Forget 'X-Files'; authors, folks trade tales of haunted Wisconsin

By Matt Ollwerther
01/24/05 - Marshfield News-Herald

People packed a Marshfield bookstore's back room, sharing their stories with the authors of a book about paranormal sites in Wisconsin in a campfire-like environment Saturday night.

Chad Lewis and Terry Fisk signed copies of their book, "The Wisconsin Road Guide to Haunted Locations," which features nearly 100 of Wisconsin's most haunted places and provides readers with history from the site, photos, investigation details and directions, so people can experience the paranormal for themselves.

Scheduled as a two-hour event at Thimbleberry Books, Lewis and Fisk stayed an additional hour, swapping tales and talking with locals. Store owner Kim Hartley said the shop was the busiest she's seen during eight years of running the place, the authors said.

All the talk of the paranormal left Tom Mathias of Marshfield feeling unsettled.

"It sends shivers down your spine," he said. The dialogue between the audience and the investigators was a "two-way street of eerie feelings."

If you go

Another book signing will take place from 3 p.m. to 5 p.m. Wednesday at Book World, 315 S. Central Ave. To learn more about paranormal activities, visit the authors' Web site at http:unexplainedresearch.com. "The Wisconsin Road Guide to Haunted Locations" can be purchased online or at Thimbleberry Books and Book World.

Crop circles, curses, Bigfoot sightings, UFOs and alien abductions were a few of the topics brought up.
"That's the way we usually do book signings," Lewis said. The fun part of the signings is sitting back and letting people tell stories that haven't been brought up for years, he added.

"We wanted to give them an opportunity to share with us experiences they had," Fisk said. Book signings provide a safe environment for people to tell stories they've kept to themselves for fear of ridicule, he added.

As stories were shared, the authors continued to sign copies of the book. The book answers the basic questions that people kept asking, the authors said, which is reflected in the number of sales.

"We've had trouble keeping this in supply," Lewis said.

The audience gave the authors a few new sites and ideas to investigate. The old Norwood Hospital, which supposedly is haunted, and a number of local UFO sightings will be added to Fisk and Lewis' growing list.

"A lot of people came forward and said they saw something in the sky ... in the last year," Lewis said.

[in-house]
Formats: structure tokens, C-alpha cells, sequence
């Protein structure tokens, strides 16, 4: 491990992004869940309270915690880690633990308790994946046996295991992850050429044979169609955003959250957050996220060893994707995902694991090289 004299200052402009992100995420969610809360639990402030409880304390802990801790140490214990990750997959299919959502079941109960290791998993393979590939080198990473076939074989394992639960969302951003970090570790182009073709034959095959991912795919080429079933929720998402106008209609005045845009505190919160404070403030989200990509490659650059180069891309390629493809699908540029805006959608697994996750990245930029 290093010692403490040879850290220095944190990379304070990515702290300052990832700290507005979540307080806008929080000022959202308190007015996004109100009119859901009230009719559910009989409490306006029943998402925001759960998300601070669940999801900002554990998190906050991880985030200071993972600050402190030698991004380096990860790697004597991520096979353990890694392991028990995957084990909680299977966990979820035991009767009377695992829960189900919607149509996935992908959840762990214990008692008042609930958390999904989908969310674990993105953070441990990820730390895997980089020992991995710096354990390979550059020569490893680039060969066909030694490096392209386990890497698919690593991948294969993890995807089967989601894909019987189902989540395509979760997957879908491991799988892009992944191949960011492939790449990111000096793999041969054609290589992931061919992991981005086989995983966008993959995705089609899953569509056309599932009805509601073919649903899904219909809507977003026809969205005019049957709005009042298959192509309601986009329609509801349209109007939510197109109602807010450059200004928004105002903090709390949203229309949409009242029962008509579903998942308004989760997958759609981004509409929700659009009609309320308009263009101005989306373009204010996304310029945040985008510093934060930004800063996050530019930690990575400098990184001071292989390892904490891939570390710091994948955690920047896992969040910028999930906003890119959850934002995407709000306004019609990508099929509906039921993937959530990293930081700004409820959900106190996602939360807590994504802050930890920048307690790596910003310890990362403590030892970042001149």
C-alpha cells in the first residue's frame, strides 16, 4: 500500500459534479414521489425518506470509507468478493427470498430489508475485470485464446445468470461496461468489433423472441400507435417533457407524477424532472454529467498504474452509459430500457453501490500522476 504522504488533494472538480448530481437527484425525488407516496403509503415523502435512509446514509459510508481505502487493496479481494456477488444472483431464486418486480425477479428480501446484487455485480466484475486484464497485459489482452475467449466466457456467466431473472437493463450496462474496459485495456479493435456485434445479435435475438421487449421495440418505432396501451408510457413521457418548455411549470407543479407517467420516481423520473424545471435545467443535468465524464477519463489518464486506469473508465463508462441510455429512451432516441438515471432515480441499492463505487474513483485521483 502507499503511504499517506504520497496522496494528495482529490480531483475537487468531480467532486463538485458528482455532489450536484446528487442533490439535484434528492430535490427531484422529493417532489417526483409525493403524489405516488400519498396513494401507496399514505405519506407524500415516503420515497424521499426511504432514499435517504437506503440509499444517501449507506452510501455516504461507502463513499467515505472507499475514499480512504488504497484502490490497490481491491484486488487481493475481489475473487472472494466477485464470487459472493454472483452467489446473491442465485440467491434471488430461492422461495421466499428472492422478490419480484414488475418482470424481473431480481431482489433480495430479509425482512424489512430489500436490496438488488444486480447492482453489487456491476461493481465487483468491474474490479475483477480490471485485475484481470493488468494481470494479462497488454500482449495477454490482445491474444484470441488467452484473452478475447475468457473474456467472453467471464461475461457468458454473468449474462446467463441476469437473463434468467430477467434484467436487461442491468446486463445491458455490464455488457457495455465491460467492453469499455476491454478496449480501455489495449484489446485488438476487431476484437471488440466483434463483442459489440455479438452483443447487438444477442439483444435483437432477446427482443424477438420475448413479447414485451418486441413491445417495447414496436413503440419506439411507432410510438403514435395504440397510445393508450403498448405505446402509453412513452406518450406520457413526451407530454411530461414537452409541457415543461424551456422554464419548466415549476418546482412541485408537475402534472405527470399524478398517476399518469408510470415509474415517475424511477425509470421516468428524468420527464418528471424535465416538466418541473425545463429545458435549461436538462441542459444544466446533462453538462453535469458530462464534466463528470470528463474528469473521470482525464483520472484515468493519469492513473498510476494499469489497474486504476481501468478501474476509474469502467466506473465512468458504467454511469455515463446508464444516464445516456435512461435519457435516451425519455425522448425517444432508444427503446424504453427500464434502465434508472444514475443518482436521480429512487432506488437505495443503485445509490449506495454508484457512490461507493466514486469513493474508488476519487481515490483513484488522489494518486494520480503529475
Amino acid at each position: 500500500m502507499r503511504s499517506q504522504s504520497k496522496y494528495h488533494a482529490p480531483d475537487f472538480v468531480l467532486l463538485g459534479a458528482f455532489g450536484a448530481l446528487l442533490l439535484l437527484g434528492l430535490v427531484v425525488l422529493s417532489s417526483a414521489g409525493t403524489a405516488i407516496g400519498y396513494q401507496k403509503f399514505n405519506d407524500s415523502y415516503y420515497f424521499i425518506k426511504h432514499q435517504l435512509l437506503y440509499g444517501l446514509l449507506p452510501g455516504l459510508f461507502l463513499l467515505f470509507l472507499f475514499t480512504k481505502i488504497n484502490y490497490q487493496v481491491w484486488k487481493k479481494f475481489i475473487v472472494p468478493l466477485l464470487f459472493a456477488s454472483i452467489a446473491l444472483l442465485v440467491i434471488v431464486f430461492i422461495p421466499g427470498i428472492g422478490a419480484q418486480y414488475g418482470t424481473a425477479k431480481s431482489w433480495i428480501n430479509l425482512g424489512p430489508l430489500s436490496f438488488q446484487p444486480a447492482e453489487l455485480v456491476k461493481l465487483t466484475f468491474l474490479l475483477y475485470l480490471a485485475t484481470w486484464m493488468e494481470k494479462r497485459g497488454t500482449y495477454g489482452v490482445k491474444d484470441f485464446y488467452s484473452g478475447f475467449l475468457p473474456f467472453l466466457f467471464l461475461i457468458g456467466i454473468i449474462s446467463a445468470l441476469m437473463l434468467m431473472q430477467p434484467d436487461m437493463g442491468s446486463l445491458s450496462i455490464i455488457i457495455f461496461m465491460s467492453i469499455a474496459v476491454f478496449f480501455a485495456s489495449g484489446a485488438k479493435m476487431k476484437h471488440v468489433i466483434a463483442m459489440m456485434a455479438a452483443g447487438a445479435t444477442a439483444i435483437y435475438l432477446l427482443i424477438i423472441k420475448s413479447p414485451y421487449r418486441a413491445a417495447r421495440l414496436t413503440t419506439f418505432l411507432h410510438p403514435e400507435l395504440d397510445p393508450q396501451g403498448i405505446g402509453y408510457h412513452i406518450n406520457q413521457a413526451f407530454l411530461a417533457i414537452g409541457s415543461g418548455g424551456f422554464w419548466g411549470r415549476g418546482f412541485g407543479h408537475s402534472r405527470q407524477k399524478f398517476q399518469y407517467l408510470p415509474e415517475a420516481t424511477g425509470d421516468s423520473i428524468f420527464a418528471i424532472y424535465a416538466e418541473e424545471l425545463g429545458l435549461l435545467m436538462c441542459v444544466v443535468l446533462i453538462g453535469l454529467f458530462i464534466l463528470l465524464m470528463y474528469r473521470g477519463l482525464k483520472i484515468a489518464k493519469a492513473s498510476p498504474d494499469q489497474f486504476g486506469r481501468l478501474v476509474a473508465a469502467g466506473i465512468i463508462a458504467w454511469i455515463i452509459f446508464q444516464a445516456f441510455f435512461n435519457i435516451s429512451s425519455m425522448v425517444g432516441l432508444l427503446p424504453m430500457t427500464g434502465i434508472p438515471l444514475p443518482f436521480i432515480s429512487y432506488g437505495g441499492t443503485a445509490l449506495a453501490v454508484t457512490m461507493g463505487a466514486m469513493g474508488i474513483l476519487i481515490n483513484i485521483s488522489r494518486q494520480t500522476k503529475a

One of those people was Diane Luchterhand of Spencer.

"I've been watching the sky for a long time ... and I've seen some really weird things," she said, describing numerous accounts of unexplained activity above.

Susan Gaulke of Marshfield enjoyed the breadth of issues the pair spoke about.

"They really addressed a lot of things," she said. "They're credible."
Sometimes it's after they return home that they pair gets their biggest breaks on investigations. Photos taken at the scene reveal anomalies or paranormal activity afterward.

Lewis and Fisk often will bring psychics to paranormal sites - when they agree to go.

"A lot of the time, they won't go to these places," Fisk said.

While others stay away, Lewis said he never hesitates. In the past 10 years, he's circled the globe seeking the paranormal and is yet to see something himself.

"If you're afraid of ghosts, the best place to be is with ghost hunters. You're not going to see anything," Lewis told the crowd. Afterward, he added he now thinks an individual's makeup and perceptions determine whether they are able to see the unusual.

Anyone with a paranormal run-in is welcome to post a message or send an e-mail to the authors at their Web site. Those looking for a potential spook are welcome to tag along during investigations, Lewis said.

"We're always open to bringing more people," he said.

Luanne Kaspszak of Duluth, Minn., was in town visiting a friend. Having only been in Marshfield for a hour, she said she hadn't seen any local paranormal activity.

"Nothing yet," she said with a smile.

Matt Ollwerther can be reached at 384-3131, at 800-967-2087, ext. 358, or at mollwerther@cwnews.net.

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